Matthew Turnblom, a high school senior from the DaVinci Academy of Science and the Arts, was awarded the 2008 Symantec Software Scholarship at the Richey Science Fair (Weber State University), for his project “Security Without Chaos.” For his project, Matt programmed three security encryption algorithms without random number generators and evaluated the effectiveness of each. He succeeded in determining which of the three was the most secure. Matt will continue to extend the scope of his project following the science fair by including the encryption of binary code. He intends to use the scholarship to pursue a computer science related degree at Brigham Young University.
Trevor Boardman, a sophomore from Delta attending Delta High School, was awarded the 2008 Symantec Software Scholarship at the Southern Utah Science and Engineering Fair (Southern Utah University) for his project “Predictive Modeling and Validation of Alternative Energy Resource Potential”. In this project Trevor used a solar cell and an anemometer to gather basic solar and wind data. He then created a program to predict based on his data how much energy you could obtain if you scaled up the size of your solar cells and incorporated wind generators. He also included in his program day of year, latitude and longitude.
Matt Wright, a senior at Olympus High School in Salt Lake City, was awarded the 2008 Symantec Software Scholarship at the Salt Lake Science and Engineering Fair (University of Utah). For his projects he wrote a software package that allowed a user to highlight areas in individual frames of a video and then apply one of four lighting effects to the collection of highlighted areas. The software was written in Java. The software package, Rebas Light, is available for download at the URL http://rebaslight.com
for $20.00. There are commercial video effects packages that have this feature, but Matt chose this one to fit his project’s budget.
Samuel White, a junior at Riverton High School, was awarded the 2008 Symantec Software Scholarship at the Central Utah Science and Engineering Fair (Brigham Young University) for his project “Artificial Intelligence: Testing Strategy through Computer Simulation”. Samuel’s project included a real-time strategy war game that he used to test various strategies against each other. He wrote the project himself beginning during Christmas break and continuing through January and February. Samuel began programming in HTML in the 6th grade, and soon taught himself Java Script and PHP. His current project is written in Java. He is mostly a self-taught programmer using books from the library and online sources. He got interested in the science fair when he heard about the Symantec Software Scholarship and thought he would give it a try. He got the idea for the game from playing Risk with his brothers. He hopes to improve his game by adding alliances and additional units, including networking capabilities, and enhancing the graphics.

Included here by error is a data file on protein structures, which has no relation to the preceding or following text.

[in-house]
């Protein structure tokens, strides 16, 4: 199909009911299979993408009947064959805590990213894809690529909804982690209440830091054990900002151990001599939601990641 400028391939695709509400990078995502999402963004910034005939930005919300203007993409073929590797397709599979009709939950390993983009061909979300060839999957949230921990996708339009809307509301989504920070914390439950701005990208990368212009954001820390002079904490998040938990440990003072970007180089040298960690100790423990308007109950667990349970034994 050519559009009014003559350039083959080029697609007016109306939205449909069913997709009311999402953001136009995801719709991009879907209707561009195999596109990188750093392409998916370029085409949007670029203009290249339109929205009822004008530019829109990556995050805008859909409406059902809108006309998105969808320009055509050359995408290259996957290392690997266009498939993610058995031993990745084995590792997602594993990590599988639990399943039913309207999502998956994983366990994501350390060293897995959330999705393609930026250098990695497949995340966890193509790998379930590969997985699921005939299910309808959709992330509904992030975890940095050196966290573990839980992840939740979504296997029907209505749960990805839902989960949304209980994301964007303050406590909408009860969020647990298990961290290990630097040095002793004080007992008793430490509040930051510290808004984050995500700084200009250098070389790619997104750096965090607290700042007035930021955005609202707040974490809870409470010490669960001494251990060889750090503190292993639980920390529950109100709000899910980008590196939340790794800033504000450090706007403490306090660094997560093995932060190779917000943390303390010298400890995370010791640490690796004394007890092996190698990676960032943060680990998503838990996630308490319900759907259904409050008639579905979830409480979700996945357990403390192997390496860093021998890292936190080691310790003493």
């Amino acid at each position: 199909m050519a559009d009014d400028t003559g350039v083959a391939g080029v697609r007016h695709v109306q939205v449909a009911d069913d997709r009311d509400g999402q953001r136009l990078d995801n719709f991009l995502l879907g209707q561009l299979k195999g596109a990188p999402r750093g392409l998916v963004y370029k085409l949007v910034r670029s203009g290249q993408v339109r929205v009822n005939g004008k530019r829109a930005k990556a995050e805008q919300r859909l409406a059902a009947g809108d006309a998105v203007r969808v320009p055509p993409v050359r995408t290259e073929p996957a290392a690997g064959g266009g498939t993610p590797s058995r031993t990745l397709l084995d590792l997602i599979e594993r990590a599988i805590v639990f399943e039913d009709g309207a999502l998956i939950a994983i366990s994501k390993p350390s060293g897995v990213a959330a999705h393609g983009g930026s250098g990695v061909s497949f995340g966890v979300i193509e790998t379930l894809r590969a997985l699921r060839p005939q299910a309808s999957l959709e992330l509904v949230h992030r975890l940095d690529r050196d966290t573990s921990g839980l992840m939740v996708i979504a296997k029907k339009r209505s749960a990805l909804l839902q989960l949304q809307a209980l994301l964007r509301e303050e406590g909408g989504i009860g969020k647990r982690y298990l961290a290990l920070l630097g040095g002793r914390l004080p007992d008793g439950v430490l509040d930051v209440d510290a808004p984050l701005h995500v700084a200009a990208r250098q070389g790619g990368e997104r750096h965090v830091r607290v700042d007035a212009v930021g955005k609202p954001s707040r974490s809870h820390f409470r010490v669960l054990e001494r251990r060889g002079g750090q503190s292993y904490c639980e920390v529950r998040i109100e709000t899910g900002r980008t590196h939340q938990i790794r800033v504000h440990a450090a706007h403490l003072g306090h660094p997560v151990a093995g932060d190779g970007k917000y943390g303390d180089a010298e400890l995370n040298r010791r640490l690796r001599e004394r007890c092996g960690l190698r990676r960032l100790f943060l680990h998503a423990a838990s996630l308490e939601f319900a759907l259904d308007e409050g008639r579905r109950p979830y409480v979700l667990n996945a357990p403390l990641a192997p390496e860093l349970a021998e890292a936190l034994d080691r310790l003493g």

Kelsee Hart of T.H. Bell Junior High School Freshman, and Winner of the 2007 Symantec Software Scholarship at the Richey Science Fair (Weber State University), was awarded a 2007 Symantec Software Scholarship for her project, "Light Intensity: Can robots really see?”. Using a robot kit, Kelsee built a robot that included multiple sensory inputs: sound, sight and touch. She then programmed the robot’s software to discern the difference between a red and a blue ball, and then to correctly choose the red ball. Upon command, the robot would pick up a ball and analyze it. If it was not the desired red ball, the robot would put the ball back down. Once the correct ball was discovered, the robot would hold onto the ball until the verbal command was given to release it.
Nick Terry was awarded the 2007 Symantec Software Scholarship at the Salt Lake Science and Engineering Fair (University of Utah). His project was a goal-seeking program in a maze, where one to sixteen automatons searched for a target within the maze. The automatons each ran on separate computers which were connected by a peer-to-peer network. Nick set up a broadcast system where packets were sent to all computers but where each computer could extract its own content or broadcast content from the packets. He had code to handle temporary loss of communication from nodes and used a game development environment to create 3D-type rock walls and a floor in the maze.
Ben Arnold, a high school senior, was awarded the 2007 Symantec Software Scholarship at the Brigham Young University Science Fair. Ben was one of fifteen candidates at the Brigham Young University Science Fair that met the Symantec Software Scholarship criteria. Ben entered the Computer Science category with a software program that he wrote in the C programming language. His program runs diagnostics on a traffic sensing and mentoring system. His program runs its diagnostics using real traffic monitoring sensors, but also runs them through emulated traffic sensors. His program is cross compiled on a personal computer, but it runs on a small, single board computer (SBC) in the traffic monitoring subsystem. Data output is displayed through a system of light emitting diodes (LEDs) on the front of the SBC. This software is currently being used to resolve problems in working traffic systems.
Tyson Boardman, a high school senior, was awarded the 2007 Symantec Software Scholarship at the Southern Utah University Science Fair. Tyson was one of four candidates at the Southern Utah University Science Fair that met the criteria for the scholarship. He entered the category Engineering: Electrical and Me with his project titled, "Semi-Autonomous UAV Control Using Ultrasonic Multilateration". Tyson wrote a software program that determines the position of a UAV within 1cm, calculated in 3 dimensional space. He used sonar and timings to determine the position.